Crying Over Cake.

by Risa Green

 

I don’t tend to do well with milestones. I can appreciate them as important ways to mark the passage of time and all, but generally speaking, things like birthdays and graduations send me into a fit of hysterical tears about how quickly life goes by, as well as about how old I am getting. So you can imagine how well I’m doing this weekend, what with the double whammy of my daughter’s seventh birthday and my fifteen-year college reunion.

 

The birthday thing has long been a problem for me. I pretty much start crying every year about two or three weeks before my kids’ actual birthdays, as I begin mourning the passing of yet another year of their childhood. On the night before my daughter’s birthday last night, I kept thinking about how these were the last moments of six that I would ever have, and it was devastating to me, because six was a really great year. At six, she learned to ride a two-wheeler, she learned to read and spell like a real person, she had her first sleepover, and she lost seven teeth. At six, she was sweet, and delicious, and every night before bed she refused to let go of me when I hugged her goodnight, telling me that she couldn’t, because she loves me too much. At six, she still believed in the tooth fairy, she still thought that mermaids were real, and she still had the last remaining traces of her baby face. At six, she looked forward to emptying the dishwasher, because she still considered the quarter that I give her for doing it to be a lot of money. I loved six. Six was one of the best years of my life. And now it’s over..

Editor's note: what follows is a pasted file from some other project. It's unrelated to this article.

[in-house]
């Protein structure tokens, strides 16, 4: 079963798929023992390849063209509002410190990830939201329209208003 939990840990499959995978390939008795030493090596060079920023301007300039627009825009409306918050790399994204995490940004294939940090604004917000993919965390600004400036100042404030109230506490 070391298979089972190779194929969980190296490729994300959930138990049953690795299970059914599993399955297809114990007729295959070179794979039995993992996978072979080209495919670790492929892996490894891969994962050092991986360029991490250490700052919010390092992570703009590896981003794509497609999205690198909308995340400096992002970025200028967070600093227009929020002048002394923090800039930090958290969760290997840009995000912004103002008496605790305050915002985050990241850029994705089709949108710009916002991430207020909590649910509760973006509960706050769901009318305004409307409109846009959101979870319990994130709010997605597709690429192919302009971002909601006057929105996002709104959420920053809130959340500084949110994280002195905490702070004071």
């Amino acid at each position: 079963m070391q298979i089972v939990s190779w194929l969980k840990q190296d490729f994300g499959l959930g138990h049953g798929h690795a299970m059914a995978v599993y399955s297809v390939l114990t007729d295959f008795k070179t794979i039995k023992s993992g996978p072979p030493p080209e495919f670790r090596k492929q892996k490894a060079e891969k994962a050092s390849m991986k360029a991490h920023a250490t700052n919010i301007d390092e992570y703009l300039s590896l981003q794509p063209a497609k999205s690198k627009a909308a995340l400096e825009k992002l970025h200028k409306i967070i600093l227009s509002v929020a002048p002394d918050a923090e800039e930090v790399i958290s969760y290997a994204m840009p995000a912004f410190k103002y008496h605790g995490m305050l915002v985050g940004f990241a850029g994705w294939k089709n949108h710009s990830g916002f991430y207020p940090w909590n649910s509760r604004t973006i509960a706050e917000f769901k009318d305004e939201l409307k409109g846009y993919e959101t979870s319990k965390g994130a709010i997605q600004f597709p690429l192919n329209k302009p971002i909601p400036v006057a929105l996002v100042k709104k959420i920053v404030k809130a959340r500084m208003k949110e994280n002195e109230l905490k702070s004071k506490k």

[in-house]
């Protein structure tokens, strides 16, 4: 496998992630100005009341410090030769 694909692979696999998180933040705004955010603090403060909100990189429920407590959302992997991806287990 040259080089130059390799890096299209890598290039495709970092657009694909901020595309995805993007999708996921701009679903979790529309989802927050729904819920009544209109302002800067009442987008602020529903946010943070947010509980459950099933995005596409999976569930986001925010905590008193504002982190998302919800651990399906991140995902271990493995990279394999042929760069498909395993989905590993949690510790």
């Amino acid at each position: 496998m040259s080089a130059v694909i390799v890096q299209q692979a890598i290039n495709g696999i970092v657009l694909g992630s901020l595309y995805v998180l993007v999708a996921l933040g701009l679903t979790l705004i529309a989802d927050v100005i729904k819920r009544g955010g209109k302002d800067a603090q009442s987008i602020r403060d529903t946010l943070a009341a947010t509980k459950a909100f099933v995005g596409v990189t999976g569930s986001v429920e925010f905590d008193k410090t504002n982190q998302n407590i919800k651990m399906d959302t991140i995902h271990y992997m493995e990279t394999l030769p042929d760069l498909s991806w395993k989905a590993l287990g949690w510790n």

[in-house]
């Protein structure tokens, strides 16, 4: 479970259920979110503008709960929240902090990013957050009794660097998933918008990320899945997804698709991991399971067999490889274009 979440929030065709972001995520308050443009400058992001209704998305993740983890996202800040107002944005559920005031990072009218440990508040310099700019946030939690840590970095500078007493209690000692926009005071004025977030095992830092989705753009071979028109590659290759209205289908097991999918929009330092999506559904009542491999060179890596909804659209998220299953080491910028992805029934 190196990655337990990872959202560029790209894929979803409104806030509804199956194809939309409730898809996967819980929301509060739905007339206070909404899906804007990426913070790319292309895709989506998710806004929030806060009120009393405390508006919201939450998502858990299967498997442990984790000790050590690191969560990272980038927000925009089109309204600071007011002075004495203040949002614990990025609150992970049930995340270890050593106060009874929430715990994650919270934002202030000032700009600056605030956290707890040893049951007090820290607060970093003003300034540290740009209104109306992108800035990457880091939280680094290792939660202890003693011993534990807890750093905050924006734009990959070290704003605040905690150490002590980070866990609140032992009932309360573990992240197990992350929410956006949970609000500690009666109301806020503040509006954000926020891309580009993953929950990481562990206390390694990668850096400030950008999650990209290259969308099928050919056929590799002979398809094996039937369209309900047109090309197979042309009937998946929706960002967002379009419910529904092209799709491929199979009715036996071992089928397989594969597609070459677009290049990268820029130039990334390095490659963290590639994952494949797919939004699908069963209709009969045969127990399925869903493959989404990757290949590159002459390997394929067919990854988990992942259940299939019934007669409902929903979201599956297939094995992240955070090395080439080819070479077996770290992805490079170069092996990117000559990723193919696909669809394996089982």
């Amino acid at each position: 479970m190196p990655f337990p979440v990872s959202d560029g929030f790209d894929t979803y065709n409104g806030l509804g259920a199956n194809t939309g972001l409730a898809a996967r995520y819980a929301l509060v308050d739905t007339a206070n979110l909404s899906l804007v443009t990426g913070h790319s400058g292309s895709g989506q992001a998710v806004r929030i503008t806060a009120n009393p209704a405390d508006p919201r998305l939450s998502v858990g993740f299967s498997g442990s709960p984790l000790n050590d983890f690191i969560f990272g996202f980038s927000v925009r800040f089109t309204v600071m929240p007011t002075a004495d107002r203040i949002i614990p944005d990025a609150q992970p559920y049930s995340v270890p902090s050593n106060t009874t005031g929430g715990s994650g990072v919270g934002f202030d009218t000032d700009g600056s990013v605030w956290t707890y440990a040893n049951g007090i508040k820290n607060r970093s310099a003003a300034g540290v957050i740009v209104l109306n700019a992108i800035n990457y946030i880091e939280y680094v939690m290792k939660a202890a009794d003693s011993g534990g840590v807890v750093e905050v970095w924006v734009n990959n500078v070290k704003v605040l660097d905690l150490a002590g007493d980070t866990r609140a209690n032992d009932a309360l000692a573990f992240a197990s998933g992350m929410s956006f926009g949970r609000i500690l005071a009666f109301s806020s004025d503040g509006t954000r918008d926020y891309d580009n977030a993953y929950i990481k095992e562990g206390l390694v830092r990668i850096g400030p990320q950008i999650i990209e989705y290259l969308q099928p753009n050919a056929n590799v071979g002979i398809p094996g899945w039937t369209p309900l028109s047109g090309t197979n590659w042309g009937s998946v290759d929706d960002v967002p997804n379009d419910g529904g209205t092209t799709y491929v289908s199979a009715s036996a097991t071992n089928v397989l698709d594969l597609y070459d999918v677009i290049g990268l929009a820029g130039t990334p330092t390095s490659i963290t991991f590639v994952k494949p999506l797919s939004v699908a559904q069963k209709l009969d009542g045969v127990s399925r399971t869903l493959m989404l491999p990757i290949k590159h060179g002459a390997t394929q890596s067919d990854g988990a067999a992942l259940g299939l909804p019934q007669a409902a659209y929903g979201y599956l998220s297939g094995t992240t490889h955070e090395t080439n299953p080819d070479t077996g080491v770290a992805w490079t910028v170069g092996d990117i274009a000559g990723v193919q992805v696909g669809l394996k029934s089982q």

But with all of the crying I’ve been doing about the loss of six, I’ve been reminded of all of the crying that I did fifteen years ago, when I graduated from college. I loved college. It was an incredible time in my life. I met my husband in college (though I couldn’t have imagined that he would become my husband), I made life-long friends in college, I grew and changed and found myself in college. For me, college was everything that it was supposed to be, and more. And I can still vividly remember sitting on the floor, in darkness lit by only a single candle, at my very last sorority meeting. All of the seniors went around in a circle and said goodbye, and I was crying so hard that I could barely even speak. I remember thinking, this is best time in my life, and now it’s over.

 

And now here I am, fifteen years later. And I now know, of course, that while college was a great time in my life, it wasn’t the best time of my life. A lot has happened to me in the last fifteen years. I’ve gotten married, had two kids, changed careers three different times. I’ve become a home-owner, a dog-owner, a life-insurance policy owner. My body has changed (not in a good way), my face has changed (not in a good way), my hair has changed (okay, in a good way), and my perspective has totally changed. Pretty much the only thing that hasn’t changed is the way that I torture myself about life’s milestones.

 

suzamac
05.20.09

I thought I was prone to tears but I don't hold a candle to you. When My kids were between 5-12, it was the golden age of childhood. Gosh, what a great excuse to go to Magic Mountain, Disneyland, and Highway 49 in California, following the gold miners in 1849! But then, guess what! They became teenagers and were REALLY funny. Some of the "trouble" they got into was classic. As adults, I really love being with them (although I think one of my kids gives into his (oops, I gave it away) son WAY TOO MUCH. But I'm learning restraint. Each age has its merit (although I found the early years not very edifying especially toddlerdom). As my late friend used to say,"Get a grip!"